A colleague of my brother had invited us down to North Yorkshire for a morning stalking roe deer on the land he is a gamekeeper for, we set off from the North East of England shortly after 3:30am and arrived at the location just before 5:00am where Steve and his son Bradley were ready waiting for us. After some quick introductions and getting organised we were off in Steve's car for the short drive to his terrain, five minutes later we were loaded up and heading off on foot into the area. From the outset you could just see that this terrain was a deer stalkers dream, nice open crop fields and meadow bordered with patches of woodland and thick hedge rows allowing you move through the terrain without been spotted by the deer. The terrain seemed to have deer slots on the ground almost everywhere you looked for them, so confidence was high and the adrenaline was beginning to build.
We stalked round the boundary of the first field with no signs of deer, but lots of rabbits and wood pigeons were bursting from the tree line, I was starting to worry that with all the wood pigeon activity any deer in the local area would be alerted of our presence and leave the area. Next we entered a small plantation where Steve and Bradley had regularly seen deer bedded down, we slowly made our way through to the end but still no signs of any roe. We left the plantation and Steve recommended I head over in the direction of a field left as a natural meadow, I crept up to an opening in the hedge with my brother, us both using it as cover, whilst Steve and his son stood back. As soon as I got to the opening I spotted a roe deer grazing in the middle of the meadow, up with the binoculars I could see it was a buck - game on! my brother handed me the sticks and I got the rifle in position, by this time the buck was moving right to left and did not stop to present a shot, we watched the buck waiting for a broadside shot for about ten minutes but the opportunity did not present and the buck dissapeared into the hedgerow at the left side of the meadow. Myself, my brother and now Bradley crept along a farm track overlooking the neighbouring corn field and climbed over a small stone wall hoping that the buck would appear on the opposite side of the hedge, seconds later he did exactly that only to lie down on the edge of the crop out of sight. We whistled, barked, squeeked and made all manner of sounds to get the buck to stand up and after what seemed like hours watching him through the scope, after five minutes he got curious and stood up to see what the noises were, he stood slightly quatering towards me at about 85 meters so I placed the cross hairs in the middle of the chest and tight behind the front leg, safety off and realeased the shot. I was happy with the shot, got a good "pop" sound from the bullet as it hit and the reaction of the buck looked good indicating a fatal shot, and he slumped back into the hedgerow. After a short wait we all made our way to the hedgerow and there we found the buck, he had travelled four meters at most, I checked his eye reflex and with no reaction we dragged him into the meadow for some photos and the gralloch. Upon inspection during the gralloch it was clear the Sako 90 grain Gamehead had worked perfectly and had taken out both lungs with little meat damage to the carcass. Gralloch complete we were back in Steve's home at 7:00am where his wife had cooked us all an English breakfast, a perfect finish to a perfect morning!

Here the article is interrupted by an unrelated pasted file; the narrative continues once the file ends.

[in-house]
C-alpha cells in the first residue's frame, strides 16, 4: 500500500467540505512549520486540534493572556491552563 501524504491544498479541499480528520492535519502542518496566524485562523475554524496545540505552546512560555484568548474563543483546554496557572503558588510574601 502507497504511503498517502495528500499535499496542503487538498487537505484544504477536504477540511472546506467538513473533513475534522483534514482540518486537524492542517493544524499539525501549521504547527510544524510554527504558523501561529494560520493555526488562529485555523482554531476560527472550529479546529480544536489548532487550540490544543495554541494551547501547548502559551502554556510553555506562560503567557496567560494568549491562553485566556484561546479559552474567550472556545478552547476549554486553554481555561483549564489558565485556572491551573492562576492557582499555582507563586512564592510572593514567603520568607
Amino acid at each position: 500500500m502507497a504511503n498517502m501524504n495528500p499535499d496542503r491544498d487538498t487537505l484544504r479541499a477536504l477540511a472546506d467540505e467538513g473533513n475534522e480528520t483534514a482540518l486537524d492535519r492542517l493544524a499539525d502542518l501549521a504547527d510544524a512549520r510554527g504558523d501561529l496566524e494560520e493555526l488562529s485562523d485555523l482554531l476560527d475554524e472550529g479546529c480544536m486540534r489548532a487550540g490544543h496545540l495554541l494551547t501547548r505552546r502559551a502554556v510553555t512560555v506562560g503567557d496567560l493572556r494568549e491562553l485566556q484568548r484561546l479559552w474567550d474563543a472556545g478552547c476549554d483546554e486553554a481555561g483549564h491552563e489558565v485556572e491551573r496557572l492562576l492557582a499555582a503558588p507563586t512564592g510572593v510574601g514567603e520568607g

Here are some pictures of the buck taken in the meadow where I first spotted him
Steve & me
Steve asked if he could have the skull for his wall, I was more than happy to do so and told him I would clean it up for him and he would have it in a few days.
Here's the head in my mum's pan skinned and waiting to be boiled, she wasn't too impressed when she came home to the smell and with me sitting at the dining table with eyeballs and brains all over =)
The finished result
Steve & Bradley, once again thank you for a great day! I look forward to meeting up with you both again.